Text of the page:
The Court analyzes below each of these claims in light of the facts and the law adduced by the parties. This task has been complicated by the fact that the plaintiff who, although a lawyer, appears to have limited familiarity with several of the legal issues and principles involved. Additionally, the basis for plaintiff's reasoning and his conclusions are not always easy to follow, see, e.g., notes 6 and 9, infra, and, as the Court occasionally notes at appropriate places, he sometimes misrepresents the law, the facts, and the position of his opponents, and he quotes statements from court decisions out of context. Because plaintiff is proceeding pro se, the Court has attempted to ascertain or construct what he meant where the rationale of his assertions is confusing, and on that basis some of his claims are upheld. However, greater exactitude and less verbosity will be required hereafter.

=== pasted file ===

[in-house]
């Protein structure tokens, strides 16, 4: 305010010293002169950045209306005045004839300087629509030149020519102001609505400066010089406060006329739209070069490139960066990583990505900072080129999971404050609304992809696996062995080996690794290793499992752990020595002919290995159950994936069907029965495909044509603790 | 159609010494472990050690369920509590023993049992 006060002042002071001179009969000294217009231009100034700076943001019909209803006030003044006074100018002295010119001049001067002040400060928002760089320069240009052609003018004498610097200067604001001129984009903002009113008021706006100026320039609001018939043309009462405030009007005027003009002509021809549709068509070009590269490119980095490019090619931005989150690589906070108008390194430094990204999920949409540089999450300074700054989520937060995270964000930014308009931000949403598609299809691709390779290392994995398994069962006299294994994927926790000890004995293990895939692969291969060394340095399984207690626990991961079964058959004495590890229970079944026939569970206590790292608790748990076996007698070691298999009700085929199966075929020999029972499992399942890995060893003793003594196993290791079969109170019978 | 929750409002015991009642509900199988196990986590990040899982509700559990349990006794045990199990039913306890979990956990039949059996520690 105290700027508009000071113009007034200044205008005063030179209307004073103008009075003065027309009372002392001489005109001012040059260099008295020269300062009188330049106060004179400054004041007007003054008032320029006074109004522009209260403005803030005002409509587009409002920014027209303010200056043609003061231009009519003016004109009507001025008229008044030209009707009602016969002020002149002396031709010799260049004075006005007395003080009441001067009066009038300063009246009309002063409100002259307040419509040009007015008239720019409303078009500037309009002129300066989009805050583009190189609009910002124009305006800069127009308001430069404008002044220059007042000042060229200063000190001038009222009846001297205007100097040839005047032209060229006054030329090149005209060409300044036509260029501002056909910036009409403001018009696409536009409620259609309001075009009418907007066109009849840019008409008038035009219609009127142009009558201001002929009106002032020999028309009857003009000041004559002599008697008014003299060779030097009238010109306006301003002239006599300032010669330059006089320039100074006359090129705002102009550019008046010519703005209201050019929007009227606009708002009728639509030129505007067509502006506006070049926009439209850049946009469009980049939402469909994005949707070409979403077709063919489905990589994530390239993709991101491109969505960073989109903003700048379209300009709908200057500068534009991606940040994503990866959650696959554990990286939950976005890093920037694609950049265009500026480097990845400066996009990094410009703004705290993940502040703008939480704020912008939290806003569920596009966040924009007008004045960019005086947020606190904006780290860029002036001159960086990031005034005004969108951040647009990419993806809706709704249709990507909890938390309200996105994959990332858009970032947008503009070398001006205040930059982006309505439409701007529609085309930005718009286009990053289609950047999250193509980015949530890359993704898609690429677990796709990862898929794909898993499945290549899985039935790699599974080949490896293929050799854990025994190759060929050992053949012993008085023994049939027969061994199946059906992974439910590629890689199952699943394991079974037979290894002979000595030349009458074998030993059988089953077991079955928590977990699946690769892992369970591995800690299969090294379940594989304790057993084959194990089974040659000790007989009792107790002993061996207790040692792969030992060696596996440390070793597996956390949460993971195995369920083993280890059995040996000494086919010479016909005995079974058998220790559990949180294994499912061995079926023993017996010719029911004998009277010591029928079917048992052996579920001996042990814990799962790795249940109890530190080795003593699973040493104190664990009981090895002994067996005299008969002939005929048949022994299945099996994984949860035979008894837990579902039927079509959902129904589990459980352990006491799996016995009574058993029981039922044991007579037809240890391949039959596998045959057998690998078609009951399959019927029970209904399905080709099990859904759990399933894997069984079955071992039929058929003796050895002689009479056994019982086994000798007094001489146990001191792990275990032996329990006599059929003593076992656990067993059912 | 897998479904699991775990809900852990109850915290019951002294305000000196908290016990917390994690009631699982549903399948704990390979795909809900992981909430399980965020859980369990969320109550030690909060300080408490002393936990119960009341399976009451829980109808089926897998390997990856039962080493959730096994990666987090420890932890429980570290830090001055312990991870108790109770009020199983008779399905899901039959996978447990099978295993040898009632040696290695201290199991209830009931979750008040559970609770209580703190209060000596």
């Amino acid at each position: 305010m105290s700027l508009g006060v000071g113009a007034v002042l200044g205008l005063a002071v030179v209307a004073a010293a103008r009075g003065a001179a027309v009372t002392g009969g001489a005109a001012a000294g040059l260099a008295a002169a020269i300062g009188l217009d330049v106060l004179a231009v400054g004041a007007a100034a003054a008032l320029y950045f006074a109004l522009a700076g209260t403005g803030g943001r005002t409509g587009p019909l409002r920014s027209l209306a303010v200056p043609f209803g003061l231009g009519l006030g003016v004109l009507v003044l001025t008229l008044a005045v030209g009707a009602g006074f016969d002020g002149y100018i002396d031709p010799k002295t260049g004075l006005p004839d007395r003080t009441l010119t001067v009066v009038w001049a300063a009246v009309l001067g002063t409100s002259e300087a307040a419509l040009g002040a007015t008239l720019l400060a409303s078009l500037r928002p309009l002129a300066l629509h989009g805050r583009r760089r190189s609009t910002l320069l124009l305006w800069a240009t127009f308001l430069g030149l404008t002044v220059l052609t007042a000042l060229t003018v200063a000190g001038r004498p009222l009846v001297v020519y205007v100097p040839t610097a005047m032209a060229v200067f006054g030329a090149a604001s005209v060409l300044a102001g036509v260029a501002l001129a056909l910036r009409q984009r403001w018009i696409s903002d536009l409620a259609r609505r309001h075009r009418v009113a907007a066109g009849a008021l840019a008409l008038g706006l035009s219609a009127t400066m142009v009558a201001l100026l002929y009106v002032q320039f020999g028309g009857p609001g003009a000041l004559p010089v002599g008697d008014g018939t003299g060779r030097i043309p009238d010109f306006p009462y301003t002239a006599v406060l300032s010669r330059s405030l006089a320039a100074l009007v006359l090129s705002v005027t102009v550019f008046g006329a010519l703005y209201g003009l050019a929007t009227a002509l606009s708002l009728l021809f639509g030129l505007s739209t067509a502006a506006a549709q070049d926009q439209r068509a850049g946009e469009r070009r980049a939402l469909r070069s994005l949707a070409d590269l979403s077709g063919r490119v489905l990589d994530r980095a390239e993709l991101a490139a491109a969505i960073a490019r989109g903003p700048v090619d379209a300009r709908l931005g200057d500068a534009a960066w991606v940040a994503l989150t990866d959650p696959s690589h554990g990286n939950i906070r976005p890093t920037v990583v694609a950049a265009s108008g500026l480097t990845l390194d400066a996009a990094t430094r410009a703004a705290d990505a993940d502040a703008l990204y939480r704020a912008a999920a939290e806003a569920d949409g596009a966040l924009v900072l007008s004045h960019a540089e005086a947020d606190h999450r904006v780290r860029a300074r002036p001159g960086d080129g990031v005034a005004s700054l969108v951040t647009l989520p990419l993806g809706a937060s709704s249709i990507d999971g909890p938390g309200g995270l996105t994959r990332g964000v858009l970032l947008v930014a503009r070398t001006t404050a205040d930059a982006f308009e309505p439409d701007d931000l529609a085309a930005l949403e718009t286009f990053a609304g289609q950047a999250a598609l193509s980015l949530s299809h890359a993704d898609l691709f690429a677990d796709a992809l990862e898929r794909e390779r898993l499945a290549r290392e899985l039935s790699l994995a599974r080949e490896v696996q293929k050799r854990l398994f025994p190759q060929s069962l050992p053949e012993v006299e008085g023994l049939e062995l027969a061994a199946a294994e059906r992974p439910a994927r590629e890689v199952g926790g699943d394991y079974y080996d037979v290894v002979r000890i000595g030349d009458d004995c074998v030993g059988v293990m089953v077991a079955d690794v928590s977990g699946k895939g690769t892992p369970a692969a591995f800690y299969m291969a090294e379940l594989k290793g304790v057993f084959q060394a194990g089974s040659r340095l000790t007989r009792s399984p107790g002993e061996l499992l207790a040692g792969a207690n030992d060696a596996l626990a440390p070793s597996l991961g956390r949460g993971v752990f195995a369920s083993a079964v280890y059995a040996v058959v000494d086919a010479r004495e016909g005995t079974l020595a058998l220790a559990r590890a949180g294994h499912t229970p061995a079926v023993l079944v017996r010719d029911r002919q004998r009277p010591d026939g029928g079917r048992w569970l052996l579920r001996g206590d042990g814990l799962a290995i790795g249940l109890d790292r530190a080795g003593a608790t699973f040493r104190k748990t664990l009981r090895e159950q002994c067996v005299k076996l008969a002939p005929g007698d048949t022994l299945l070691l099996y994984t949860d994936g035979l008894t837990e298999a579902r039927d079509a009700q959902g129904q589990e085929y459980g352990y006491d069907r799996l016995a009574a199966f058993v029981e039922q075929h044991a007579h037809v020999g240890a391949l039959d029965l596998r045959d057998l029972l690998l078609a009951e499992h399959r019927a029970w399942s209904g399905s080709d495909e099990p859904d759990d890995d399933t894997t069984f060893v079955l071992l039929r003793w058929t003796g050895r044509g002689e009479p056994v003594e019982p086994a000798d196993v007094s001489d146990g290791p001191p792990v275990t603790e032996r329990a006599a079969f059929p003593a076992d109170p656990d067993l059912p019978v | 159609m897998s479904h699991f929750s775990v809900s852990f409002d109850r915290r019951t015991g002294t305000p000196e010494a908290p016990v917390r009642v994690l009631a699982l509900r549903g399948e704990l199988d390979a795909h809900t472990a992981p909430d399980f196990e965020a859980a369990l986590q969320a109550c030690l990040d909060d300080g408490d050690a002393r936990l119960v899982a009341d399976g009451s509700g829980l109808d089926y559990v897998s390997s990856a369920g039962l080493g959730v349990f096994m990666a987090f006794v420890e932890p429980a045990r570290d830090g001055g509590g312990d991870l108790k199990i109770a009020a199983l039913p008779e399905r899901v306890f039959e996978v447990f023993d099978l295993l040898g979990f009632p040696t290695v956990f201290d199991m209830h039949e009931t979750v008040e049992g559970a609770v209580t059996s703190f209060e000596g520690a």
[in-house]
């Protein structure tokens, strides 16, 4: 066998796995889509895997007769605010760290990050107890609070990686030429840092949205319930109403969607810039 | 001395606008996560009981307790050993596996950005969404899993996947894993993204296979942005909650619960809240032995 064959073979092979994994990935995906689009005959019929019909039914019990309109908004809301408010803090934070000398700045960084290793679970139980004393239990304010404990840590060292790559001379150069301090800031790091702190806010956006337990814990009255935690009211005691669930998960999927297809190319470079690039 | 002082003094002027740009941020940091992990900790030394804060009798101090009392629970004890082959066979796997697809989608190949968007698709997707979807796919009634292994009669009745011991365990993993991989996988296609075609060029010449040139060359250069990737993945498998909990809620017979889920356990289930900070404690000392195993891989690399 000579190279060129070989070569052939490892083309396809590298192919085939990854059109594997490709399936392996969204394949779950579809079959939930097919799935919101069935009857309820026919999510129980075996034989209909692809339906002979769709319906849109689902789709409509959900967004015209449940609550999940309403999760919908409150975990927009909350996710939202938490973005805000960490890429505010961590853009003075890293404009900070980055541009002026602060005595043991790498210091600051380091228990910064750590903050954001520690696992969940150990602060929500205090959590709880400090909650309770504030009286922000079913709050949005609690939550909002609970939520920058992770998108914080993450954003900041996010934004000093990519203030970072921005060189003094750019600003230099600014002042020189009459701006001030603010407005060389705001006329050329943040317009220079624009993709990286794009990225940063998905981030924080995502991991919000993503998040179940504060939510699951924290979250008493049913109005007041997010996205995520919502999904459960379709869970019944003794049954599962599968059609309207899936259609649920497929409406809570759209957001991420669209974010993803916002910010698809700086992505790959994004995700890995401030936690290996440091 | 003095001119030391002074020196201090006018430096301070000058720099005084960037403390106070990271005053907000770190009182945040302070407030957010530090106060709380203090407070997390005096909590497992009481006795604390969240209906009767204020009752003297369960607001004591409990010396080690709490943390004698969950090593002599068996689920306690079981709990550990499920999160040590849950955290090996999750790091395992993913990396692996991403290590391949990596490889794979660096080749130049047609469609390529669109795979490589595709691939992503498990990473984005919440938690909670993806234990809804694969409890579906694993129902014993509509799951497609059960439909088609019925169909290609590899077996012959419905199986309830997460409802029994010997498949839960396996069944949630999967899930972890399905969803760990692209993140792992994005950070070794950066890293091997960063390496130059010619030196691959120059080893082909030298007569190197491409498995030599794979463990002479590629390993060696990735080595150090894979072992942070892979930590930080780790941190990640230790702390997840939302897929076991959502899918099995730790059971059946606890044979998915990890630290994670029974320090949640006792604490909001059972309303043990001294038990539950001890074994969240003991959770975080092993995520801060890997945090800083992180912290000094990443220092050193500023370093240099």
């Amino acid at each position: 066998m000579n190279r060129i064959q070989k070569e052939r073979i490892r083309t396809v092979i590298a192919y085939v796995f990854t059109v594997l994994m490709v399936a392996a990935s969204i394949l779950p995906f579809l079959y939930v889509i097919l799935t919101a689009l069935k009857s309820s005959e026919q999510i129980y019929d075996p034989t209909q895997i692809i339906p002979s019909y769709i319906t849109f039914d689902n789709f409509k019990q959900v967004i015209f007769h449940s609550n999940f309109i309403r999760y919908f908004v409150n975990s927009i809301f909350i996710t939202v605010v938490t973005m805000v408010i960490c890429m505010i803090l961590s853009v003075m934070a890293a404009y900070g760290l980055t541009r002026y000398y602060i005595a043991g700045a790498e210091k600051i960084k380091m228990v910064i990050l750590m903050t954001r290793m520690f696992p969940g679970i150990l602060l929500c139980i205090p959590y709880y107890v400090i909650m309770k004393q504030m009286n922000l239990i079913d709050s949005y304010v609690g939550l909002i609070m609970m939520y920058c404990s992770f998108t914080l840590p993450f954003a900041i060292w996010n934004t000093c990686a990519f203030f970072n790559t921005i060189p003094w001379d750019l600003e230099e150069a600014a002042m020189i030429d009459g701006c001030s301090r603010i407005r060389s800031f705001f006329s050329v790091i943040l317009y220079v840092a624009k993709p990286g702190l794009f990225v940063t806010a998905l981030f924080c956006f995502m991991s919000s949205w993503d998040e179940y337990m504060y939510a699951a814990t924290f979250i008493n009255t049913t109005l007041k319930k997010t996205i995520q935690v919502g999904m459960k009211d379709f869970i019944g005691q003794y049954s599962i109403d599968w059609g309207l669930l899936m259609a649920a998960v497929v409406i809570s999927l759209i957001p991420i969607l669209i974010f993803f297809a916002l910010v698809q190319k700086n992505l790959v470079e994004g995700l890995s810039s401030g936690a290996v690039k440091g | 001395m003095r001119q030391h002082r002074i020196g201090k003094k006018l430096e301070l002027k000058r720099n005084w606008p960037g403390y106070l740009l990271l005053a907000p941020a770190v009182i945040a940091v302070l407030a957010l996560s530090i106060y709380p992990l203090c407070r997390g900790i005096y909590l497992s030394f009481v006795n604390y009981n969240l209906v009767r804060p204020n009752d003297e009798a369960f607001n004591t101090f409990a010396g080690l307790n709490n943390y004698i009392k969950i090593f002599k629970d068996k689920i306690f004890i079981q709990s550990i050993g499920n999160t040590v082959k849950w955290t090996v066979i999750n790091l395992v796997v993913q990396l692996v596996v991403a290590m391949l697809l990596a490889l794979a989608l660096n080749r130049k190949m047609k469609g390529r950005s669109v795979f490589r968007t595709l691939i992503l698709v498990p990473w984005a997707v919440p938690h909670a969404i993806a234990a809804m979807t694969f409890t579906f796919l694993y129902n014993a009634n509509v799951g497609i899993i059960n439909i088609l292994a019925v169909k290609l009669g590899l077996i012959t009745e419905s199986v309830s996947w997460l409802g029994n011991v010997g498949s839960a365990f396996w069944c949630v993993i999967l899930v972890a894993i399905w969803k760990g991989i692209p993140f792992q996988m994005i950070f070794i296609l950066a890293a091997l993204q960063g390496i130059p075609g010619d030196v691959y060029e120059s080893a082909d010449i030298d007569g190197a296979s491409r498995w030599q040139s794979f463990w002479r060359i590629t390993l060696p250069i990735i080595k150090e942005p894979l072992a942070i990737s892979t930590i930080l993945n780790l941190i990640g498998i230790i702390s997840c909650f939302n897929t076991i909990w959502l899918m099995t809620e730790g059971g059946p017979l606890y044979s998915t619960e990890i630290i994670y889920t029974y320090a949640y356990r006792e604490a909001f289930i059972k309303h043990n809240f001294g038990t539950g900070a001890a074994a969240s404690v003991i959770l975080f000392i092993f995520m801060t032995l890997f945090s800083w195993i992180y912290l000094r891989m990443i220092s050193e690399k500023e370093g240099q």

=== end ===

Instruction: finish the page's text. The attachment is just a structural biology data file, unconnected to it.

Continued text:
For example, and simply for purposes of illustration of a wider phenomenon, plaintiff contends that it is defendants' claim that the Court is barred as a matter of law from allowing a jury to disbelieve his witnesses (Opposition at 11); that there is no genuine dispute as to the evidence on the wrongful hire and employment theory (Opposition at 23); that with respect to the second claim NYNEX "relies exclusively on [the] Control Data [case]" (Opposition at 24); and that all but one of defendants' antitrust precedents deal only with the admissibility of consent decrees at trial (Opposition at 17). None of these statements is true. See also, note 18, infra, and the litany of plaintiff's false or unsupported statements in defendants' Reply at 32-35.